The bulk of the course property was purchased from the late Mr. Nat. Dickey in the year 1897, further purchases being made later. Mr. Dickey is remembered by many as one of the keenest and most truly sporting personalities of the day. He had not only bred, but trained and raced horses on a considerable scale. Stakes in the early days were definitely not on the magnificent scale, and even as late as 1896 totalled only £265 for an eight-race programme, which included a Cup Handicap of one and a half miles for a stake to the winner of £55, and one would prefer not to be obliged to listen to the comments of any present-day owner of a steeplechaser if asked to run his horse over a course of three miles for a winner's stake of £50, the amount provided in those days. Until the year 1905 pony races were included on the programme. To-day the stakes are approximately £2400 for an eight-race programme. The totalisator was first operated in Paeroa in 1892.

The progress of the club generally has been on a scale corresponding with the rise in stakes value, and the present freehold and unencumbered racecourse property has been steadily improved over the years. It is no longer necessary for the club stewards to form themselves into working bees to bring about required improvements, but undoubtedly the present members and the public owe a debt to those pioneers of the past who made this a practice. The present membership exceeds 300, and is increasing. In 1938 additional stand accommodation was provided at a cost of £10,000, and Ohinemuri now claims as a country club to have facilities for the public comparable with any. With a sloping lawn overlooking the track, all can view the actual racing throughout.

Until 1938 the club held permits for two days' racing, the meeting being held in March, one day being always that of the patron saint of Ireland, St. Patrick, but since that year the club has enjoyed four days' racing, permits for two additional days having been transferred from the Taumarunui Racing Club by arrangement.

The reduction in racing necessitated by the present war has had its effect on the club, but as neighbouring clubs, not so fortunately placed, have had the Paeroa course made freely available to them, the local public have not suffered to any great extent as regards availability of recreation.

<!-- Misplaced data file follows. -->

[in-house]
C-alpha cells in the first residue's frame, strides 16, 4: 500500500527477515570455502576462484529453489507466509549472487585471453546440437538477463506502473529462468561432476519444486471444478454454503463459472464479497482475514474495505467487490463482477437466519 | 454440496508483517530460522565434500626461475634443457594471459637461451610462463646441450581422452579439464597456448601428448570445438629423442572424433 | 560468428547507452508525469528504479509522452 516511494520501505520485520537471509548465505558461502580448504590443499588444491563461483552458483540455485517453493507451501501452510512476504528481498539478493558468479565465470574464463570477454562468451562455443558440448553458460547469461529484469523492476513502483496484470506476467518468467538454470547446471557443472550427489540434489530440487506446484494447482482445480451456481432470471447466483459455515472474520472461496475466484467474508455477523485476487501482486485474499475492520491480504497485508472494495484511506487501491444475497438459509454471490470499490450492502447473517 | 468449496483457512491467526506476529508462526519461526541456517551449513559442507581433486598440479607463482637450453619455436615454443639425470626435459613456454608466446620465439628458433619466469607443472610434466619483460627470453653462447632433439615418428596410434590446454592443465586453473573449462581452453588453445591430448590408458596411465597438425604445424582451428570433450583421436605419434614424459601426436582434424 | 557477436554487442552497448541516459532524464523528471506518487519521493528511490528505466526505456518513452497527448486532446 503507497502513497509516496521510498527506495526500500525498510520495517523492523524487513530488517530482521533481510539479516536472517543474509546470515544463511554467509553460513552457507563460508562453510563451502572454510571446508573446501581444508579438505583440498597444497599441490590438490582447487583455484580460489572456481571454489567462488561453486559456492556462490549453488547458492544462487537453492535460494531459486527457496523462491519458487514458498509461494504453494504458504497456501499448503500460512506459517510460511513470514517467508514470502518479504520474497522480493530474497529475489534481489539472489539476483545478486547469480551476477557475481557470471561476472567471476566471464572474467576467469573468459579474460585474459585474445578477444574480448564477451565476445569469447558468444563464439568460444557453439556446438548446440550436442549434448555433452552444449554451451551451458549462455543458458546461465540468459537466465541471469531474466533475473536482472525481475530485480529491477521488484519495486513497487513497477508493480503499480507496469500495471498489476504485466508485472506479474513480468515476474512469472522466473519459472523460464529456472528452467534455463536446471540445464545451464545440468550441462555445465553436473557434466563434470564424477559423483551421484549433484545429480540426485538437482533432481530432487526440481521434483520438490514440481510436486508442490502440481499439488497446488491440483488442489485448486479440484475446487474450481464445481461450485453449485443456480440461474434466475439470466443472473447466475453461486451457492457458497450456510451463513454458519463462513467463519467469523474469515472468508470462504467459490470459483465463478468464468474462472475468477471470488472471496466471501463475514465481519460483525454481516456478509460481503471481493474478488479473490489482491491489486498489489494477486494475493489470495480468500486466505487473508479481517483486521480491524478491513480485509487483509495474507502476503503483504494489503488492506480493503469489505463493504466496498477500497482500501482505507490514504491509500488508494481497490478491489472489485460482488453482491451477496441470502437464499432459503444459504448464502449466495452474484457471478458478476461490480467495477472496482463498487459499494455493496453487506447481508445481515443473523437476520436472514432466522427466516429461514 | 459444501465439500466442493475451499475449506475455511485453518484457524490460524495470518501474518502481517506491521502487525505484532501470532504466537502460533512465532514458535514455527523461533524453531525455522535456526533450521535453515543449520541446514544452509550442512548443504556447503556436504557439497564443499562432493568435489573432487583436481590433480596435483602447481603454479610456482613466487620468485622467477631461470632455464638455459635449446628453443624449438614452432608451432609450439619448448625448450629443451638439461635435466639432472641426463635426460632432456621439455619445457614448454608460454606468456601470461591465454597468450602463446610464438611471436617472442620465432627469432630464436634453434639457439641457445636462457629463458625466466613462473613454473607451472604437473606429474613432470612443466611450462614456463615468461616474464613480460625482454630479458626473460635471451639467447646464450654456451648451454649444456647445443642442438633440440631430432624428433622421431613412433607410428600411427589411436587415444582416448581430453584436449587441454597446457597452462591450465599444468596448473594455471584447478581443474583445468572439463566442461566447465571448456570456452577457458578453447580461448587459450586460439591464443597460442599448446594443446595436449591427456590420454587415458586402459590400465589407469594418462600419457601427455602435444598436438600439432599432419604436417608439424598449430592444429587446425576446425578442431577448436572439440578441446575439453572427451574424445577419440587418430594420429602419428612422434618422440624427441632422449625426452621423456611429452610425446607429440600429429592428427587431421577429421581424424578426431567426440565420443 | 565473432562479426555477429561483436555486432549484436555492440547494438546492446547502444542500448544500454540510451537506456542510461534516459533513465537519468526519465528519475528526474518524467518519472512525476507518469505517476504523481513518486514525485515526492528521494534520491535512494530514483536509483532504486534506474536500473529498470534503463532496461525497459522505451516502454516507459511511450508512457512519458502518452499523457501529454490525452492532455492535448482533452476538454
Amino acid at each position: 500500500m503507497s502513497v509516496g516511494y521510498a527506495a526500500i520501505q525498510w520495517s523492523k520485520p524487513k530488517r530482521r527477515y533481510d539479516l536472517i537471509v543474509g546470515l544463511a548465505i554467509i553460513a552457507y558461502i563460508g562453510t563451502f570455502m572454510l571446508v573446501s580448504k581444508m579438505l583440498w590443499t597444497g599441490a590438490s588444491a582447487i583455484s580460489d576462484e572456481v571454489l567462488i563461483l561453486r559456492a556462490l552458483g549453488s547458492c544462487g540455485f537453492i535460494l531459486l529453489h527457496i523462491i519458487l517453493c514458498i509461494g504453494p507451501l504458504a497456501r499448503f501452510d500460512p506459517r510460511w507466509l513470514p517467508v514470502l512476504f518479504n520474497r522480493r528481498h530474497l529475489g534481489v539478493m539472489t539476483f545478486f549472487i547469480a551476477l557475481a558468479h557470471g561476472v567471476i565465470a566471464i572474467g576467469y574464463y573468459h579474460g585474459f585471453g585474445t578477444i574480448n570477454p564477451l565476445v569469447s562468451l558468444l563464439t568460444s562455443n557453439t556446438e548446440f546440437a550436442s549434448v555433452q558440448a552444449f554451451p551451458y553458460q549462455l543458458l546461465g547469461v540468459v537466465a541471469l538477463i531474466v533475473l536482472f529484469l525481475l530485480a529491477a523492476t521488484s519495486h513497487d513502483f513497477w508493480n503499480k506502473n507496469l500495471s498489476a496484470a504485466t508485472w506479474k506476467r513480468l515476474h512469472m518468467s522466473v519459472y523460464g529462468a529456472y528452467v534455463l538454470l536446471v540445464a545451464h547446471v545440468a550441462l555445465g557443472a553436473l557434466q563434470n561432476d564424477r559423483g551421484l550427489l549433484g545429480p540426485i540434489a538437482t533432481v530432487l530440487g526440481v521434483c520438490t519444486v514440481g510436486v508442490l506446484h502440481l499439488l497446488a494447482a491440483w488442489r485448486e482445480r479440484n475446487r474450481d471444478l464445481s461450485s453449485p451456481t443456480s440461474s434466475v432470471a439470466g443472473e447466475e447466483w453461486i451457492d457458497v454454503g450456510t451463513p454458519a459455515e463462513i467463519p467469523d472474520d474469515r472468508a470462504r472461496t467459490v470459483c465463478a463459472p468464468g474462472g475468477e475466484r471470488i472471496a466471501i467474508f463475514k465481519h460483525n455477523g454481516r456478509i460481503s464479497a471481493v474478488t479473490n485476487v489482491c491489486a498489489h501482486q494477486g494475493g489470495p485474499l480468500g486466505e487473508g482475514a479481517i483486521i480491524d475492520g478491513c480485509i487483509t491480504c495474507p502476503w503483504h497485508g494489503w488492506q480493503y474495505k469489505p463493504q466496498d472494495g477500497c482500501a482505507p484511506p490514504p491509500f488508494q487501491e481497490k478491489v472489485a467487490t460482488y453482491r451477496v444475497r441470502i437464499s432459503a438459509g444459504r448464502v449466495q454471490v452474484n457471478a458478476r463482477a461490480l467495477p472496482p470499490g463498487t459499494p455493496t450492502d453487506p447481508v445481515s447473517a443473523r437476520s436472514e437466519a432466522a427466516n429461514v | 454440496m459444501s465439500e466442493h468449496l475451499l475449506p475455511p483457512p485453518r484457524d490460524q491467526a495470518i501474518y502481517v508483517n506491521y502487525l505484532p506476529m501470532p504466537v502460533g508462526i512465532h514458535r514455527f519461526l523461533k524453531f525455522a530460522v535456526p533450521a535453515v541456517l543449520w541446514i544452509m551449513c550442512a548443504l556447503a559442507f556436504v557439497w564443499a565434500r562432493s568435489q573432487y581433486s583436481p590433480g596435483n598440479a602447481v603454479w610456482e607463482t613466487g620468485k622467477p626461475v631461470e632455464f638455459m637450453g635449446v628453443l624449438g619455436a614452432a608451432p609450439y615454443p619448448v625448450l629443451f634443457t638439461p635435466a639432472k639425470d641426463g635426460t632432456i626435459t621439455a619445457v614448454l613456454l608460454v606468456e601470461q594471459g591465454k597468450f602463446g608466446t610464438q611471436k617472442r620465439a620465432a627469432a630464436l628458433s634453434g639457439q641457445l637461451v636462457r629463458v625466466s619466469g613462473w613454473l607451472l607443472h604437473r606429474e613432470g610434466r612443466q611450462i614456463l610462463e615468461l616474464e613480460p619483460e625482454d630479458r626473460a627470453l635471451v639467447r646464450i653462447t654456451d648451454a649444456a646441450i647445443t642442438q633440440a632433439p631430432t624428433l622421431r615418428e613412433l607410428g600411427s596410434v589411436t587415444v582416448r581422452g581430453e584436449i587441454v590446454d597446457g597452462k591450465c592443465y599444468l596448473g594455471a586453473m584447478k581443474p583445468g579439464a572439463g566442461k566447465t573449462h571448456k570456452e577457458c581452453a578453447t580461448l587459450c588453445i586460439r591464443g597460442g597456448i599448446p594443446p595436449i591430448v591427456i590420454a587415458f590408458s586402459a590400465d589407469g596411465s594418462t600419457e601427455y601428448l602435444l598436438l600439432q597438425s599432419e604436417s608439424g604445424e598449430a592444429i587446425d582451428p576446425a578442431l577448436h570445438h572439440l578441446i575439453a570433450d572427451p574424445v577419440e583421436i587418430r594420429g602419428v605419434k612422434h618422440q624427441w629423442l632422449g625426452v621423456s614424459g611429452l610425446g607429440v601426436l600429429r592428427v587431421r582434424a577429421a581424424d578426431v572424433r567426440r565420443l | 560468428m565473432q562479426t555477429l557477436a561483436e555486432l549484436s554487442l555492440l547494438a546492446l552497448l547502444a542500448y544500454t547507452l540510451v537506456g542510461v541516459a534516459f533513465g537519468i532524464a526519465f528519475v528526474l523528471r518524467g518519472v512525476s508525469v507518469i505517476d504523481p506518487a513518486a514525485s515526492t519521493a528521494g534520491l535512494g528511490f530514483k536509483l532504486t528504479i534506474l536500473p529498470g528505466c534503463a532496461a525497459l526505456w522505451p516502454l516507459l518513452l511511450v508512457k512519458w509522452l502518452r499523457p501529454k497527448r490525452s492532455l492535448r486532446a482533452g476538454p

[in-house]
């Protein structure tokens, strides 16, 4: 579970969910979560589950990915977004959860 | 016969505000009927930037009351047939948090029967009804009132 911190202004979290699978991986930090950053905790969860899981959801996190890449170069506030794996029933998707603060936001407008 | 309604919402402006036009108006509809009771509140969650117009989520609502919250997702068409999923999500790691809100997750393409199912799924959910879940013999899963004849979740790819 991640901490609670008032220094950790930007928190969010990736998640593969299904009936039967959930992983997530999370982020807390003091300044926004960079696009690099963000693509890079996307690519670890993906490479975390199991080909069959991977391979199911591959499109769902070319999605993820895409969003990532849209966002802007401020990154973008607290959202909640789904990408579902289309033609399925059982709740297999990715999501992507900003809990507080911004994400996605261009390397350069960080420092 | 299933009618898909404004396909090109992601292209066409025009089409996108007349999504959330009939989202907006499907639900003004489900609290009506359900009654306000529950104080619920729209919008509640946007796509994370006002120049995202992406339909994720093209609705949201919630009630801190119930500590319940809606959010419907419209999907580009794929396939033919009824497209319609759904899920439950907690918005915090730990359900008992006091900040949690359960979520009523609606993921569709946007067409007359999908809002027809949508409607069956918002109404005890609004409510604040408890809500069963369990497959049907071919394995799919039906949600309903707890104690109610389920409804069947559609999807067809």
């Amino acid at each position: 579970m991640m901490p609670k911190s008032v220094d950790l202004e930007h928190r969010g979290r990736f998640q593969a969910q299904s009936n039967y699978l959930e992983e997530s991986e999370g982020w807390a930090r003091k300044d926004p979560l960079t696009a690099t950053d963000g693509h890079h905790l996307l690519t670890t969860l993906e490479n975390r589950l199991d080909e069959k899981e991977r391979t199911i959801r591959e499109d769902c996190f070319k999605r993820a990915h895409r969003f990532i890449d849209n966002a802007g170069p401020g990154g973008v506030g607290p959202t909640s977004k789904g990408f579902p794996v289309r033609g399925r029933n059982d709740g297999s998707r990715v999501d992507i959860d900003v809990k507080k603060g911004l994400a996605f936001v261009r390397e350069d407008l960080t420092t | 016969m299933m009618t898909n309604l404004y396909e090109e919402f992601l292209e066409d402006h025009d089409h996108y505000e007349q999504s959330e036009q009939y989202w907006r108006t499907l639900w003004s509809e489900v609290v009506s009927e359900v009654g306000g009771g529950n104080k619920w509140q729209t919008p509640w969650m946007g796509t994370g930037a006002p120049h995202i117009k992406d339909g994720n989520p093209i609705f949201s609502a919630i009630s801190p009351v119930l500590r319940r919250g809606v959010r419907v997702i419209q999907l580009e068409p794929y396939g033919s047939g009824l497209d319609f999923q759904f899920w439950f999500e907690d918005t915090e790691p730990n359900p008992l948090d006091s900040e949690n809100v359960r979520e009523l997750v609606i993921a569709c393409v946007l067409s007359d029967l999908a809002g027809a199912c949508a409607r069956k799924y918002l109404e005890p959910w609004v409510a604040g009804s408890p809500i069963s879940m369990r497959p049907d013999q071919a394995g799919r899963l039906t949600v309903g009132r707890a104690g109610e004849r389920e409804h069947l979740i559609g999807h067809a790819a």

The officials of the club have been consistently progressive in their outlook and have endeavoured to cater for all classes of the thoroughbred, while Ohinemuri Jockey Club was among the first to adopt the "win and place" system of betting. In an endeavour to assist breeders, the club was one of the associated clubs of the South Auckland district, which some years ago sponsored the importation of a number of thoroughbred stallions.

Being in a sound financial position, with up-to-date appointments, combined with a desire to provide the best possible for owners and public, the Ohinemuri Jockey Club should have before it a very promising future.

Kindergarten at Paeroa

It is interesting to note that the champion Kindergarten started in the Karangahake Handicap at Paeroa as a two-year-old in 1940, when trained by I. Tinsley. Kindergarten, carrying 8.5, was ridden by R. E. Horne, and was unplaced, the placed horses being Belle Femme (7.2), Dinky Di (8.8.), Queen City (9.5) and Sure Pay (7.8).

A Maori Race Meeting

Short Cuts Through Ti-tree

Local politics were not the only diversions in the old days. Sixty years ago a two-day race meeting used to be held at Whangamata, the main event being for a cup valued at £15. It was a Maori meeting, but great interest was also taken by the pakeha. It is stated that if the "wrong horse" won, the race continued until the "right" one came in. Some knew a quick way through the ti-tree, which was a decided advantage, and the race was not always to the swift.

Big sports meetings at Mackaytown were also a great attraction and brought competitors and visitors from all parts of the district and from further afield.